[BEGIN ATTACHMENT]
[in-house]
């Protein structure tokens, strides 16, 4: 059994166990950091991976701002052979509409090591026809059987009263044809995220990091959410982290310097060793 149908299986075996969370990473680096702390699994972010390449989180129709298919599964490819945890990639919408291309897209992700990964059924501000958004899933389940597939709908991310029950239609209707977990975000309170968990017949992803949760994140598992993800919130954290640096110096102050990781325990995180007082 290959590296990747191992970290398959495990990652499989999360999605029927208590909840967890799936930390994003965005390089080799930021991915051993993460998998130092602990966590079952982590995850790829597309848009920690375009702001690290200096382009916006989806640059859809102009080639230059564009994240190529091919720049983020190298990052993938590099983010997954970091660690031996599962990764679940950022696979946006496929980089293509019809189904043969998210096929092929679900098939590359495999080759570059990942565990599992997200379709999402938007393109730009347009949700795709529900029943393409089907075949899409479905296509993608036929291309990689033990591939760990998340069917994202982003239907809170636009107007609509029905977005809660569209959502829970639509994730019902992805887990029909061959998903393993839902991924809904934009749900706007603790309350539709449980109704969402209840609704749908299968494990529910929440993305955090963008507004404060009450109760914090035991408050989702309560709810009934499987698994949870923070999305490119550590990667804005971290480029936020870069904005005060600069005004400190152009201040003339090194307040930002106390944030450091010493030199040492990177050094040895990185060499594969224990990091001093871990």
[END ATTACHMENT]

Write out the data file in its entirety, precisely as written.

[in-house]
């Protein structure tokens, strides 16, 4: 059994166990950091991976701002052979509409090591026809059987009263044809995220990091959410982290310097060793 149908299986075996969370990473680096702390699994972010390449989180129709298919599964490819945890990639919408291309897209992700990964059924501000958004899933389940597939709908991310029950239609209707977990975000309170968990017949992803949760994140598992993800919130954290640096110096102050990781325990995180007082 290959590296990747191992970290398959495990990652499989999360999605029927208590909840967890799936930390994003965005390089080799930021991915051993993460998998130092602990966590079952982590995850790829597309848009920690375009702001690290200096382009916006989806640059859809102009080639230059564009994240190529091919720049983020190298990052993938590099983010997954970091660690031996599962990764679940950022696979946006496929980089293509019809189904043969998210096929092929679900098939590359495999080759570059990942565990599992997200379709999402938007393109730009347009949700795709529900029943393409089907075949899409479905296509993608036929291309990689033990591939760990998340069917994202982003239907809170636009107007609509029905977005809660569209959502829970639509994730019902992805887990029909061959998903393993839902991924809904934009749900706007603790309350539709449980109704969402209840609704749908299968494990529910929440993305955090963008507004404060009450109760914090035991408050989702309560709810009934499987698994949870923070999305490119550590990667804005971290480029936020870069904005005060600069005004400190152009201040003339090194307040930002106390944030450091010493030199040492990177050094040895990185060499594969224990990091001093871990």